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  1. Re: your communication needs – ham radio Aside from being able to communicate by voice, there are even ways to send text messages to real cell phones via ham radio. It’s a vast world of possibilities that ham radio stuff. And if just looking for info, there are many small, low power shortwave radio and scanner options to explore. Easy to pack, easy to power and now is the time to get up to speed on how to best use all these to meet your specific needs. Be well and God speed.

  2. For news and weather, have a radio. For grid down times, have a hand cranked emergency radio (most have 6 bands, including weather, AM, FM and some short wave).

    As you found out with your device charger, two is one and one is none. Anything critical should have a spare/backup. Things like generators should be tested periodically. Walkie-talkies (like the Baofeng) might be a consideration for communicating with neighbors, short-wave radios for longer distances.

    We live way out and our power goes out more often than I like, so we got a whole house generator. With no cell service at the farm most of the time, we rely on a landline for most emergency (read that ‘reliable’) communications. I’ve found that one bar signal allows SMS to get through, and SMS is more reliable than cell phone.

    Internet for us will never include DSL, cable or fiber. Just too far out. Our solution is satellite (HughesNet). It works well most of the time but thick clouds during a storm or accumulating ice/snow can degrade or totally block the signal. Waiting for the storm to pass can be frustrating, but it’s not a long term issue.

    1. Yes, I have a small hand crank/battery emergency radio. Actually have 2 but the crank doesn’t work on one. As for my poor Weego charger, it turned out that it was not the culprit. There was nothing wrong with it. My cell phone charger cable was the culprit, despite being only 4 months old and an expensive cable to boot! I was able to return it and get another one. But yes, 2 is 1 and 1 is none so I picked up another cell charger cable(a cheaper one) as a spare. I’m educable! 😉

  3. Thank you for listing your experiences during electricity Black-outs.
    A couple points:

    As you use LEDs, as they emit Blue Light, as you read by staring unblinking at them, your eyes are damaged!

    As during normal waking hours, as your eyes filter most types of sunlight, as Blue Light is a minor part of the light spectrum. Unfortunately, as night is best for sleeping, as Blue Light from LEDs in:
    * flat-screen television sets,
    * computers,
    * smart telephones,
    * tablets,
    * electronic reading devices such as Kindle,
    exceeds the ability of the eyes to process Blue Light, as the maculae lining the back of the eyeball absorbs Blue Light, the damage is cumulative.

    Macular degeneration is a type of blindness.
    As you can ‘see’ (pun unintended), blindness at any level impacts your survivability.

    As you ‘see’ (pun unintended), using LEDs might be best eliminated or reduced to just a few minutes a month… or a few seconds a decade.
    As Blue Light blocking screen-filters and Blue Light blocking eye-glasses help reduce eye injuries, as this is only a partial work-around for an extremely destructive systemic failure.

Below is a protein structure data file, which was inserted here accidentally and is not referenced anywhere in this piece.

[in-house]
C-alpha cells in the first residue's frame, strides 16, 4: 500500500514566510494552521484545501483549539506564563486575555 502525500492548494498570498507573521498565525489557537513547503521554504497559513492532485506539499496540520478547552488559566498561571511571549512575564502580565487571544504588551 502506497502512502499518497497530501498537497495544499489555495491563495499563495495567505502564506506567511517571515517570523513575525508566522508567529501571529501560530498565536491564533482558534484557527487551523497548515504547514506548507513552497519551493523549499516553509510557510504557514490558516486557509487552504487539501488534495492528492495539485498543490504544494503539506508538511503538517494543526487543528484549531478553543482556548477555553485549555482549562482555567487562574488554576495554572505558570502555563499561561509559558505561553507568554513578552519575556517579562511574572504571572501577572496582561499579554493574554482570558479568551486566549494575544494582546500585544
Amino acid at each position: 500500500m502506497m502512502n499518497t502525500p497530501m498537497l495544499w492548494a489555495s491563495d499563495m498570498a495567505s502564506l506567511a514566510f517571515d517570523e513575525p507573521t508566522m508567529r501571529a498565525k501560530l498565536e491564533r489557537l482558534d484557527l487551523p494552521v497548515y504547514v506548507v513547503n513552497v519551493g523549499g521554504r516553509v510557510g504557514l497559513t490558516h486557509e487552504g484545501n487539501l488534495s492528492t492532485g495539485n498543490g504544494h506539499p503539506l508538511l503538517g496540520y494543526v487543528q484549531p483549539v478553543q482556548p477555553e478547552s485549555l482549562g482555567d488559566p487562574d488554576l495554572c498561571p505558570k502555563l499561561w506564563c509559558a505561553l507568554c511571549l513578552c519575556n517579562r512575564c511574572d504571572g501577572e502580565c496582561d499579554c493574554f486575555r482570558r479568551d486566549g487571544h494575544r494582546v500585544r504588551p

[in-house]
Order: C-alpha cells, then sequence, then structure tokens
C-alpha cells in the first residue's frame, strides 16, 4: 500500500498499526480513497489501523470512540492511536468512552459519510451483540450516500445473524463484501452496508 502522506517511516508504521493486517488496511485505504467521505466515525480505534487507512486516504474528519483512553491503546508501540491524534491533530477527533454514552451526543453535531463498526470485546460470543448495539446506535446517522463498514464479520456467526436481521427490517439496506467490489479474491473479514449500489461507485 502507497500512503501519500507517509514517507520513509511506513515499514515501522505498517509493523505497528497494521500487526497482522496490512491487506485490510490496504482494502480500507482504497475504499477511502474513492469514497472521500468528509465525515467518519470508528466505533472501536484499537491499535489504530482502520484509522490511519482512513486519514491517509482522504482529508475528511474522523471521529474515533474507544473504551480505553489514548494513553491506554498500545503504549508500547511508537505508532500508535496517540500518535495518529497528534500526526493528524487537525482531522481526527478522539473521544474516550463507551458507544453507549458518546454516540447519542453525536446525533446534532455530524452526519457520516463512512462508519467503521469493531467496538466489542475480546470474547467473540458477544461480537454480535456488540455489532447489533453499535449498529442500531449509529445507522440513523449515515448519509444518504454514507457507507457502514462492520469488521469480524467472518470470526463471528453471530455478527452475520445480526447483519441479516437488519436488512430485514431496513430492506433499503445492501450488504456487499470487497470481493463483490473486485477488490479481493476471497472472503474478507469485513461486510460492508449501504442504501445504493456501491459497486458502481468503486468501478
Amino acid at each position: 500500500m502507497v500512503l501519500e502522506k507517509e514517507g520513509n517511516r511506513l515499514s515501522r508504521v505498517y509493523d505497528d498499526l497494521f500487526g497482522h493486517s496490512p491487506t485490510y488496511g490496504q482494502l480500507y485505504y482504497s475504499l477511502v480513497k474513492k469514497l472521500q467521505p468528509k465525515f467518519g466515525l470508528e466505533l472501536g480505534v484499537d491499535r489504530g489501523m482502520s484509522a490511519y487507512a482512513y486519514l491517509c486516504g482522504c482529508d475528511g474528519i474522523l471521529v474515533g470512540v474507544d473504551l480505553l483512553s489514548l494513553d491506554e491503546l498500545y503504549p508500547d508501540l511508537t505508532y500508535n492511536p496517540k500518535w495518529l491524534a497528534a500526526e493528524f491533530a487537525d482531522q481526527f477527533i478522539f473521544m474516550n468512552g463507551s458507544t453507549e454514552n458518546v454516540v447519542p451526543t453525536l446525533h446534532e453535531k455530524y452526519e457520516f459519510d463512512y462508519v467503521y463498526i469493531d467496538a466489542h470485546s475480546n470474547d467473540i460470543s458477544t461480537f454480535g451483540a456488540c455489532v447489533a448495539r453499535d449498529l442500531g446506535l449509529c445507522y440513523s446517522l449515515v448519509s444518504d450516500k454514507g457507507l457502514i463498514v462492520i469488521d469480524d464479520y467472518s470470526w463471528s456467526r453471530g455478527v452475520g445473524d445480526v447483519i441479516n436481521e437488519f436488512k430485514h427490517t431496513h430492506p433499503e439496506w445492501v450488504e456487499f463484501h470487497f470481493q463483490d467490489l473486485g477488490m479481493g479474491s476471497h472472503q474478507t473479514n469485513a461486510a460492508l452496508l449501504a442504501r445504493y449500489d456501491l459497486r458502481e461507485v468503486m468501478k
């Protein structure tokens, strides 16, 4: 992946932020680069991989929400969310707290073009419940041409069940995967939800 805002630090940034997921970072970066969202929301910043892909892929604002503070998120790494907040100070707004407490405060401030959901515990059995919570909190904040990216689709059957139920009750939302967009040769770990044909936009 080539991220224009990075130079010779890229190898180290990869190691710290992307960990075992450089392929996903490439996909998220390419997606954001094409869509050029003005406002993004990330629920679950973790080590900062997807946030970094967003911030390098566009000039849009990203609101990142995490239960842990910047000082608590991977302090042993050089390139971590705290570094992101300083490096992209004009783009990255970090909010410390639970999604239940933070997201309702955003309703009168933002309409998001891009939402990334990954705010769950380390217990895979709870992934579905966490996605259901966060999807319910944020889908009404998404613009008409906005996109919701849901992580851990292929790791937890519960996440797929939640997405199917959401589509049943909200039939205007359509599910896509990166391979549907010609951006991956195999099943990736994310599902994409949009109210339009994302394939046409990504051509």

How destructive are LEDs?
    If I believed in Hollywood fictions such as TheMatrix or SkyNet or ServingHumanity the cookbook, I would suspect LEDs to be the perfect tool for reducing us to the level of helpless moles or salamanders.

    Add that to the conditioning innate to televisionprogramming and movieprogramming and radioprogramming, we are bombarded by constant programming to condition us to accept the unacceptable.
    * One example could be men dressed as ugly women reading to children in libraries.
    * Another example could be ‘TheGovernmentAgents are superior in intelligence / motive to normal folks’.

    conversations with cats and other animals

    As I live on a small farm, I am around animals much of my time.
    They have much to teach me.
    Fortunately, they are patient with my slow learning…

  4. I’d just like to share something about the new fiber optic phone lines being installed across the country. Ours was done last year. My landline is now useless in a power outage. The phone line now goes through an inverter similar to an internet box, and requires electricity to operate. The electricity the phone company used to provide and now comes from me. It also uses one of the only outlets in that side of my basement, meaning I have to switch between my sump pump and the dehumidifier. Fortunately, my basement is seldom damp and the dehumidifier isn’t needed much. The phone company offered a battery backup system for the new phone box, but the price was stupid, so I am on the lookout for an alternative. I have an “antique” Michigan Bell rotary dial phone hanging on my kitchen wall that has always been there in emergencies. Now it is just a decoration.

    1. My uncle had a bad land-line phone line, and the phone company replaced it with a fiber optic line. They told him that it wouldn’t cost him anything extra for the upgrade. Since glass fibers don’t carry an electric current, they provided him with a wall wart transformer to power his converter box. He complained to the phone company that they told him his upgrade wouldn’t cost him anything extra, but he now had a 9 watt load on his electric bill that ran 24 hours a day. He now gets an automatic reduction every month on his phone bill which averages about $6.50 a month to accommodate the additional electric charges.